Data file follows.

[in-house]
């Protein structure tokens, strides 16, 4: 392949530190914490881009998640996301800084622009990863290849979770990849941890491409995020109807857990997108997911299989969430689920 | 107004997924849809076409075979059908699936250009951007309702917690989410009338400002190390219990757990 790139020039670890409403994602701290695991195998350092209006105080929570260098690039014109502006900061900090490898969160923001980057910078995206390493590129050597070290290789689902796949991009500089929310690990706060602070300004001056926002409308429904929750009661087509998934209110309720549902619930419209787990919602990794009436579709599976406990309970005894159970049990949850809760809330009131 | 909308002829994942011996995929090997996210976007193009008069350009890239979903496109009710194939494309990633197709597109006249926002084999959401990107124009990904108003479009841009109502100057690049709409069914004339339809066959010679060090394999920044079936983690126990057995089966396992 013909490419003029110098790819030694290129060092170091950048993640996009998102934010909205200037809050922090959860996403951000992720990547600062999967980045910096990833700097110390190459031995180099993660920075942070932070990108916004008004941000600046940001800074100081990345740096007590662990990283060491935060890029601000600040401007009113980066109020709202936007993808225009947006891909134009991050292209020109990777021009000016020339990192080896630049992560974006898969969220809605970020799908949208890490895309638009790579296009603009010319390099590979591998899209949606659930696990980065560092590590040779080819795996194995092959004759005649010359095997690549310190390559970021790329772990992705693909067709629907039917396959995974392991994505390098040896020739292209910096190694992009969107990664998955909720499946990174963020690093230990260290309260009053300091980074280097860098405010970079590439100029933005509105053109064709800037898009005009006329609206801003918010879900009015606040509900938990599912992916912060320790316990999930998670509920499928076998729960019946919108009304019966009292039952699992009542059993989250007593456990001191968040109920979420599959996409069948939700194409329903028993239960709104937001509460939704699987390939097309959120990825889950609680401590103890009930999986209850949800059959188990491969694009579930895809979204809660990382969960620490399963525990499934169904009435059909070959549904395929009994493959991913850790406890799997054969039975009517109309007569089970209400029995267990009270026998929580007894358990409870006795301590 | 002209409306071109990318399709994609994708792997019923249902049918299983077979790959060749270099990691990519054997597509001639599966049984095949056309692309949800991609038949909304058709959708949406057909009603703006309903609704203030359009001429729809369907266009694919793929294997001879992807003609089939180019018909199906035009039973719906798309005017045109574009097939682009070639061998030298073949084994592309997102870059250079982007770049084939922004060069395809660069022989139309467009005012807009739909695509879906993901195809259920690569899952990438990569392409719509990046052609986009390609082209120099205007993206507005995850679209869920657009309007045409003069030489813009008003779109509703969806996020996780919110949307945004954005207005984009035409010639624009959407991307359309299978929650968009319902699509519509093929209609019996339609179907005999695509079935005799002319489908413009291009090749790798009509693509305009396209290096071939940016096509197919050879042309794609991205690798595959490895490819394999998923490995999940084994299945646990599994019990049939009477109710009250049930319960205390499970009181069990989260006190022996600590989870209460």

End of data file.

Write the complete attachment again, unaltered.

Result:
[in-house]
């Protein structure tokens, strides 16, 4: 392949530190914490881009998640996301800084622009990863290849979770990849941890491409995020109807857990997108997911299989969430689920 | 107004997924849809076409075979059908699936250009951007309702917690989410009338400002190390219990757990 790139020039670890409403994602701290695991195998350092209006105080929570260098690039014109502006900061900090490898969160923001980057910078995206390493590129050597070290290789689902796949991009500089929310690990706060602070300004001056926002409308429904929750009661087509998934209110309720549902619930419209787990919602990794009436579709599976406990309970005894159970049990949850809760809330009131 | 909308002829994942011996995929090997996210976007193009008069350009890239979903496109009710194939494309990633197709597109006249926002084999959401990107124009990904108003479009841009109502100057690049709409069914004339339809066959010679060090394999920044079936983690126990057995089966396992 013909490419003029110098790819030694290129060092170091950048993640996009998102934010909205200037809050922090959860996403951000992720990547600062999967980045910096990833700097110390190459031995180099993660920075942070932070990108916004008004941000600046940001800074100081990345740096007590662990990283060491935060890029601000600040401007009113980066109020709202936007993808225009947006891909134009991050292209020109990777021009000016020339990192080896630049992560974006898969969220809605970020799908949208890490895309638009790579296009603009010319390099590979591998899209949606659930696990980065560092590590040779080819795996194995092959004759005649010359095997690549310190390559970021790329772990992705693909067709629907039917396959995974392991994505390098040896020739292209910096190694992009969107990664998955909720499946990174963020690093230990260290309260009053300091980074280097860098405010970079590439100029933005509105053109064709800037898009005009006329609206801003918010879900009015606040509900938990599912992916912060320790316990999930998670509920499928076998729960019946919108009304019966009292039952699992009542059993989250007593456990001191968040109920979420599959996409069948939700194409329903028993239960709104937001509460939704699987390939097309959120990825889950609680401590103890009930999986209850949800059959188990491969694009579930895809979204809660990382969960620490399963525990499934169904009435059909070959549904395929009994493959991913850790406890799997054969039975009517109309007569089970209400029995267990009270026998929580007894358990409870006795301590 | 002209409306071109990318399709994609994708792997019923249902049918299983077979790959060749270099990691990519054997597509001639599966049984095949056309692309949800991609038949909304058709959708949406057909009603703006309903609704203030359009001429729809369907266009694919793929294997001879992807003609089939180019018909199906035009039973719906798309005017045109574009097939682009070639061998030298073949084994592309997102870059250079982007770049084939922004060069395809660069022989139309467009005012807009739909695509879906993901195809259920690569899952990438990569392409719509990046052609986009390609082209120099205007993206507005995850679209869920657009309007045409003069030489813009008003779109509703969806996020996780919110949307945004954005207005984009035409010639624009959407991307359309299978929650968009319902699509519509093929209609019996339609179907005999695509079935005799002319489908413009291009090749790798009509693509305009396209290096071939940016096509197919050879042309794609991205690798595959490895490819394999998923490995999940084994299945646990599994019990049939009477109710009250049930319960205390499970009181069990989260006190022996600590989870209460």